A black stone stele of Buddha, Pala Period, Northeastern India, 10th Century
Lot 190
A black stone stele of Buddha Shakyamuni Northeastern India, Pala period, 11-12th Century
£15,000 - 20,000
US$ 25,000 - 34,000
Auction Details
A black stone stele of Buddha Shakyamuni, Northeastern India, Pala period, 11-12th Century
Lot Details
A black stone stele of Buddha Shakyamuni
Northeastern India, Pala period, 11-12th Century
seated in vajrasana on a double-lotus pedestal atop a base decorated with lions, his left hand in dhyanamudra and right hand in bhumisparshamudra, wearing a diaphanous robe in delicate pleats draped over his left arm leaving the right shoulder bare, his face in a contemplative expression, with long ear lobes, hair and ushnisha arranged in circular rows, a halo encircling the Shakyamuni's head with two stupas shown to either side of the halo; attended by the standing bodhisattvas Avalokiteshava and Maitreya and two seated ones above, the female figure possibly represents the earth goddess Prithvi, with scenes from the life of Buddha including his death, Parinirvana at the top and seated holding an alms bowl on the bottom right, inscription to reverse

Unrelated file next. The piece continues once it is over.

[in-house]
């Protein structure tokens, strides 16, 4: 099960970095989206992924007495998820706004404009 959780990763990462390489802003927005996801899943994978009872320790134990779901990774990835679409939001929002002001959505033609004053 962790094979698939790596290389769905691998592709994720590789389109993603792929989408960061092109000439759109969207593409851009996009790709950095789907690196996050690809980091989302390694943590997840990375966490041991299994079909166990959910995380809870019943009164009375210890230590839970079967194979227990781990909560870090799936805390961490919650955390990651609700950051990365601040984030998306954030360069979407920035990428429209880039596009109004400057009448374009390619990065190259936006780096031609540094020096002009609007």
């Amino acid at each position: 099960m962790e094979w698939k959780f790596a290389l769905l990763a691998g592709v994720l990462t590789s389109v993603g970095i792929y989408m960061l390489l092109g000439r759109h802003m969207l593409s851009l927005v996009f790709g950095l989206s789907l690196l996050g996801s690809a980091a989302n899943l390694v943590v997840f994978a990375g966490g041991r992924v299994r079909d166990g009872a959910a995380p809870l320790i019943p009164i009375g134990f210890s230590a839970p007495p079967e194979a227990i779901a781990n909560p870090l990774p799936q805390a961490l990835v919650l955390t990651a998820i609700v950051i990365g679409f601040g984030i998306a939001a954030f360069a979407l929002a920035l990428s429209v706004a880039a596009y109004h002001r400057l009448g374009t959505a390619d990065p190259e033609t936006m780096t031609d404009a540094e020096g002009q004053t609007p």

31cm. high


  • During the Pala-Sena period (8th to 12th century), Buddhism thrived in Bihar and Bengal in northeast India. According to inscriptions and monks' journals, the Pala kings established Buddhist monasteries as well as supporting Hindu temples. The region has a strong tradition of Shakyamuni imagery. When the Buddha Shakyamuni attained enlightenment, he called the earth to witness his resolve by placing his hand pointing downward (bhumisparsha mudra. This scene will occasionally include an image below him of the earth goddess, Prithvi, wringing the ocean of his merit from her long hair.

    Pala and Sena sculpture consists primarily of steles, such as this one, which were set into niches in a larger building. Approximately eighty extant dated images have allowed art historians the means to establish a chronology for the work.

    An example is in the Museum of Fine Arts, Boston (Helen and Alice Colburn Fund Accession number: 24.153).
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